When I first joined the world of Twitter and blogging, I was hesitant to follow anyone's blog because I didn't understand what being a follower meant. Thinking my inbox would be jammed with spam, I avoided following blogs. But now that I've clicked many "join" buttons and have a follow button of my own, I know the truth: Following a blog means basically nothing. By clicking that little button, you've told the blogger, and anyone else to visit, that you like the blog . . . or maybe you want to win something they are giving away. That's it. No e-mails or spam. If anyone should bother you, click unfollow. It's easy.

So why do I care if you follow my blog? Here's why: I hope to join the ranks of published author one day. As someone with novel writing as an aspiration, I sometimes send queries out to agents and editors who are known to search the internet to find out about potential clients. If one should happen to come across my blog, it looks good to have a lot of followers, frequent posts, and even some comments related to the posts. That's it. No spam, and I promise not to bother you; so please, won't you click the follow button? I'm at twenty-four followers and want to grow.

Thanks! Followers Rock!

Monday, March 14, 2011

Organizing Your Writing

I have a friend who has literally walked around for two years with an idea percolating in her head without writing a single word until the entire novel is structured and ready to go. Then there is moi. The ultimate pantser. I've tried some pre-planning for my novels but find it cumbersome, and I rarely stick to my plans anyway.

Currently, I'm enrolled in my second course at the Institute of Children's Literature with an instructor who pressures me to plan. This has been difficult at best. True, I've mapped out my work in progress (WIP), but I find myself veering away from those plans as my fingers tap the keyboard.

It's interesting to have readers sometimes comment on how they love my characters yet wonder if they are ADD. I hadn't planned them that way. :o



Recently I attended Mark Diamond's workshop on teaching writing to kids and found myself walking away with tips that are even helpful to someone like me. http://www.anyonecanwrite.com

I especially found his WOW line useful. Here's what you do:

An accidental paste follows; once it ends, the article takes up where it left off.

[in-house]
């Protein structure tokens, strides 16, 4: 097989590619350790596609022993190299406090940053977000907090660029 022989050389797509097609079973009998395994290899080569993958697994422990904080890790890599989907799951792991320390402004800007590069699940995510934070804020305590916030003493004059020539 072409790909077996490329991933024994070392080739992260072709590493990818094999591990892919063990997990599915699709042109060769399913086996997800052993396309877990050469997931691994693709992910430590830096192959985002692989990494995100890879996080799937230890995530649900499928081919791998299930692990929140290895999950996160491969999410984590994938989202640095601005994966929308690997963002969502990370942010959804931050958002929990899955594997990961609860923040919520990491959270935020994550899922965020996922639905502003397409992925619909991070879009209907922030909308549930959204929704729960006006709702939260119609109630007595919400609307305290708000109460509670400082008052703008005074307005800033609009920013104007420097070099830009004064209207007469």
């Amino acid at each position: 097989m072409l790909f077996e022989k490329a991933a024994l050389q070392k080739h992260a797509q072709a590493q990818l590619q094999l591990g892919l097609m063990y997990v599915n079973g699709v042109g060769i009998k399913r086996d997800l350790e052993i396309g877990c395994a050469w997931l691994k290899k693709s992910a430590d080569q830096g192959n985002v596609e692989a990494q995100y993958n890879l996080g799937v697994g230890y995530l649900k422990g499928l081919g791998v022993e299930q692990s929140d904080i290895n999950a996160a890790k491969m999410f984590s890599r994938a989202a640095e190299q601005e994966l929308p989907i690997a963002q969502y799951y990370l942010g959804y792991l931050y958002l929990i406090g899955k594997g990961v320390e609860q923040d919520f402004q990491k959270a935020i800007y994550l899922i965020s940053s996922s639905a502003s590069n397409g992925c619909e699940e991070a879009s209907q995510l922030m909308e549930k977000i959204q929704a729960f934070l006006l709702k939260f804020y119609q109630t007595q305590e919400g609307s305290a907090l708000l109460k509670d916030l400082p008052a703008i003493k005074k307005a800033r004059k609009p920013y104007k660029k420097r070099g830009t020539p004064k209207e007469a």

(1) Draw a horizontal (hamburger) line across a sheet of paper.
(2) Divide said line into three equal parts. These parts represent the beginning, middle, and ending of your story.
(3) Place a star between the middle and ending of the story. This is your WOW moment. That's right! The one place where the most exciting thing happens.
(4) After jotting down your idea for the WOW moment, return to the beginning. What happened a little before the WOW moment?
(5) Next write an ending that sums up the WOW moment. You could even work out some sort of connection between the beginning and the ending because you now know what you are going to do.
(6) Finally, fill in the missing pieces of your story.

Voila!

Mr. Diamond has several books available on his site, and I was pleased to have had my school purchase all four of them for me. I especially like the one about Narrative Writing.

Being a certified pantser, I had to try this technique on a recent Monster Challenge. The competition called for a five-hundred word story about a human slaying a monster. I don't know if I'll win, but I've gotten a lot of positive reviews on my piece.

Sunday, February 27, 2011

Funny Scenes in Every Day Life

After I ventured into the restroom at Cosco, I headed out with a great new idea for a comedy scene that I've since added to my work in progress (WIP). It all began when I stuck my hands into the automatic hand dryer, and I thought what would that goofy kid Slater do with this device? Next I knew, I was laughing out loud at my keyboard.

The $1,000,000 question: Do you think my scene is funny?

“Cool, Knob! Look at this.” He pointed to an automatic hand dryer with two silver slabs that faced each other. The top part had a section that curved outward to allow room for a guy to stick his hands inside. A bright yellow line did a crappy job at trying to make the machine pretty.